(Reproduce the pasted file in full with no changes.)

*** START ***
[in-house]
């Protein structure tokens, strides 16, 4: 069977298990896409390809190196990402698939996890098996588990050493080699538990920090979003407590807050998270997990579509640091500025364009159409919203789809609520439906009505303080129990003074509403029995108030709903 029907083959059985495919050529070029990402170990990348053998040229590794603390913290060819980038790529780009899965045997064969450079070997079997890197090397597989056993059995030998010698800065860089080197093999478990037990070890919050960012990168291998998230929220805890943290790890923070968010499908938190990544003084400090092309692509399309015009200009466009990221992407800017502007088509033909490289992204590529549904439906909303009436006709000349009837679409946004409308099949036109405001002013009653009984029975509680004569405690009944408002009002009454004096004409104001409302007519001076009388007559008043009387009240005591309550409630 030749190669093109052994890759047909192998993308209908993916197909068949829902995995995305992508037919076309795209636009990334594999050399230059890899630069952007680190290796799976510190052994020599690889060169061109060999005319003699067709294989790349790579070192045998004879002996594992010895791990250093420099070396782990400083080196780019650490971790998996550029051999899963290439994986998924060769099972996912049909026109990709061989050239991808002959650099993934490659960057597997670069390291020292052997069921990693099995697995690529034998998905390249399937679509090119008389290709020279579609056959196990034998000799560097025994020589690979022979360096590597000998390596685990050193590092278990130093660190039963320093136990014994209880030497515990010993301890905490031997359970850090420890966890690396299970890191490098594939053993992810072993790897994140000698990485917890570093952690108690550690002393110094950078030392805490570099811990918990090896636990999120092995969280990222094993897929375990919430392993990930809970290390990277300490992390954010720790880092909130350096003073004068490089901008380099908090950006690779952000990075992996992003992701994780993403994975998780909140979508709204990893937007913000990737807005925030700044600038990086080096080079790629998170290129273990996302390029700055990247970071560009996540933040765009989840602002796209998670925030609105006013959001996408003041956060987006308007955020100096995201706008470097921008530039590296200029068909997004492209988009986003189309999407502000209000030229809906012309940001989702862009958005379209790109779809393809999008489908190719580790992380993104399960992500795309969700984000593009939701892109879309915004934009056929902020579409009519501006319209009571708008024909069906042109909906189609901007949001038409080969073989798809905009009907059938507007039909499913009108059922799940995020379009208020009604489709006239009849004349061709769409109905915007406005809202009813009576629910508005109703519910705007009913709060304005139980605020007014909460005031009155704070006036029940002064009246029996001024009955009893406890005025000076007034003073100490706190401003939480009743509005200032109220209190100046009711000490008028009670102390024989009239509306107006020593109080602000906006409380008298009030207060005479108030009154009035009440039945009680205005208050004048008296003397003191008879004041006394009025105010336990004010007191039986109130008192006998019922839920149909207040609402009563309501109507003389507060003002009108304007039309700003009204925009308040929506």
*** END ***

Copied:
[in-house]
């Protein structure tokens, strides 16, 4: 069977298990896409390809190196990402698939996890098996588990050493080699538990920090979003407590807050998270997990579509640091500025364009159409919203789809609520439906009505303080129990003074509403029995108030709903 029907083959059985495919050529070029990402170990990348053998040229590794603390913290060819980038790529780009899965045997064969450079070997079997890197090397597989056993059995030998010698800065860089080197093999478990037990070890919050960012990168291998998230929220805890943290790890923070968010499908938190990544003084400090092309692509399309015009200009466009990221992407800017502007088509033909490289992204590529549904439906909303009436006709000349009837679409946004409308099949036109405001002013009653009984029975509680004569405690009944408002009002009454004096004409104001409302007519001076009388007559008043009387009240005591309550409630 030749190669093109052994890759047909192998993308209908993916197909068949829902995995995305992508037919076309795209636009990334594999050399230059890899630069952007680190290796799976510190052994020599690889060169061109060999005319003699067709294989790349790579070192045998004879002996594992010895791990250093420099070396782990400083080196780019650490971790998996550029051999899963290439994986998924060769099972996912049909026109990709061989050239991808002959650099993934490659960057597997670069390291020292052997069921990693099995697995690529034998998905390249399937679509090119008389290709020279579609056959196990034998000799560097025994020589690979022979360096590597000998390596685990050193590092278990130093660190039963320093136990014994209880030497515990010993301890905490031997359970850090420890966890690396299970890191490098594939053993992810072993790897994140000698990485917890570093952690108690550690002393110094950078030392805490570099811990918990090896636990999120092995969280990222094993897929375990919430392993990930809970290390990277300490992390954010720790880092909130350096003073004068490089901008380099908090950006690779952000990075992996992003992701994780993403994975998780909140979508709204990893937007913000990737807005925030700044600038990086080096080079790629998170290129273990996302390029700055990247970071560009996540933040765009989840602002796209998670925030609105006013959001996408003041956060987006308007955020100096995201706008470097921008530039590296200029068909997004492209988009986003189309999407502000209000030229809906012309940001989702862009958005379209790109779809393809999008489908190719580790992380993104399960992500795309969700984000593009939701892109879309915004934009056929902020579409009519501006319209009571708008024909069906042109909906189609901007949001038409080969073989798809905009009907059938507007039909499913009108059922799940995020379009208020009604489709006239009849004349061709769409109905915007406005809202009813009576629910508005109703519910705007009913709060304005139980605020007014909460005031009155704070006036029940002064009246029996001024009955009893406890005025000076007034003073100490706190401003939480009743509005200032109220209190100046009711000490008028009670102390024989009239509306107006020593109080602000906006409380008298009030207060005479108030009154009035009440039945009680205005208050004048008296003397003191008879004041006394009025105010336990004010007191039986109130008192006998019922839920149909207040609402009563309501109507003389507060003002009108304007039309700003009204925009308040929506």